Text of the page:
The Uniqueness of God“My help comes from the Lord, the Maker of heaven and earth” (Psalm 121:2).
“Hear, O Israel: The Lord our God, the Lord is one.”(Deuteronomy 6:4) These words are at the very core of the Law of Moses and the faith of God’s chosen people. To this day, they are repeated by practicing Jews every morning. Yet throughout the Old Testament, over and over, we see God’s people—and, all too often, their kings—being seduced by despicable rituals as a means for solving their problems. They abandon their faith in the God of heaven to go after idols of stone or wood made by human hands.
We all go through situations that tempt us to stray. Even people who have known the Lord for many years encounter circumstances in which their faith is tested. Our convictions are always at risk of being attacked. We are always in danger of being stripped of the treasures of our faith. As Jesus warned His disciples, “The thief[that is, Satan] comes only to steal and kill and destroy” (John 10:10).
So it is not remarkable if on our journey to the New Jerusalem we sometimes ask ourselves questions such as these: Is the Bible truly God’s Word? What about those passages that seem to contradict one another? Am I really in the truth? Could my family or my friends who practice a different religion be right? What if it turns out that after I die everything just ends there? In addition to accepting Christ as my Savior, do I have to become a member of a church and get involved in activities that take up so much time? Can’t I live a “normal” life like everyone else and still go to heaven? Questions like these test our courage and our commitment as Jesus’ disciples.
The world is full of pagan altars at which many worship: the altar of daily toil, where people focus their priorities on what to eat and drink and wear; the altar of worldly pleasures, where people engage in the worst excesses and debauchery; the altar of fame and fortune, where people seek satisfaction through pride and ambition and security in temporal riches; the altar of a permissive religion, where each one decides what to believe, what is good and what is bad. From all these altars, voices call to us like the Sirens of ancient Greek mythology, whose beautiful songs lured sailors into danger, causing their ships to crash on the reefs and sink. They seek to seduce us with sweet melodies which turn to discord and ultimate disappointment. “There is a way that appears to be right, but in the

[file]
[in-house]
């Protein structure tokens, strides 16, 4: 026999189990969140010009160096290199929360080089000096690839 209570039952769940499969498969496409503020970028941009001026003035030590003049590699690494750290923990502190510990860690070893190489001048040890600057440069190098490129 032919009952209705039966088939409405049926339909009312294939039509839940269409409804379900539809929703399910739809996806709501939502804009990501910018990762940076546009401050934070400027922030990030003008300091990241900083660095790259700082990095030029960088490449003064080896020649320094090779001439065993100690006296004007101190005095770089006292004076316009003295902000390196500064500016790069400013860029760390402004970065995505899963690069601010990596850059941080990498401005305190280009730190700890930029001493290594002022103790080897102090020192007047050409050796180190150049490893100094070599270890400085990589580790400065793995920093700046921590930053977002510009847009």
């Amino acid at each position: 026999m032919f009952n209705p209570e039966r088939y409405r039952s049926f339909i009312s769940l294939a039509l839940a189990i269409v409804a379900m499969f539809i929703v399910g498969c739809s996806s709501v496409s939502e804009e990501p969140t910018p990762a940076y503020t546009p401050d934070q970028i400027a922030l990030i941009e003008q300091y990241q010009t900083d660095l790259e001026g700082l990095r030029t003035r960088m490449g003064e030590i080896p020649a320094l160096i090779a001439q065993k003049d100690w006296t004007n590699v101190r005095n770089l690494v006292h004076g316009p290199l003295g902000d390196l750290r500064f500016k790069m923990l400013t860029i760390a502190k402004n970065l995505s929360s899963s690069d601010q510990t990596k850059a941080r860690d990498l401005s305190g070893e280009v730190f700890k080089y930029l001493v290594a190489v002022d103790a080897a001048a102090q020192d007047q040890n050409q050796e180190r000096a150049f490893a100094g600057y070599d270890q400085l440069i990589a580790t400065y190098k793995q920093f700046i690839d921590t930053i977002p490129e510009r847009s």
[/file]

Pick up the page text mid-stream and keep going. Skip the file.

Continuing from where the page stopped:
Have you ever felt surrounded by so many problems that they seemed like mountains? In Israel, many pilgrims who went to worship God in the Temple in Jerusalem were in danger of being assaulted and even killed while traveling on mountain roads to get to the city. This was a formidable test of their courage and commitment. The writer of Psalm 121 seems to have been one of those pilgrims whose convictions were tested. He apparently felt anxious when he was traveling through those mountains, perhaps thinking of stories he had heard about travelers being attacked and imagining that the same thing could happen to him. Would anyone come to his aid? “I lift up my eyes to the mountains,” he wrote. “Where does my help come from” (Psalm 121:1)? His answer to that question has been a source of hope for countless believers throughout the centuries: “My help comes from the Lord, the Maker of heaven and earth” (Psalm 121:2).]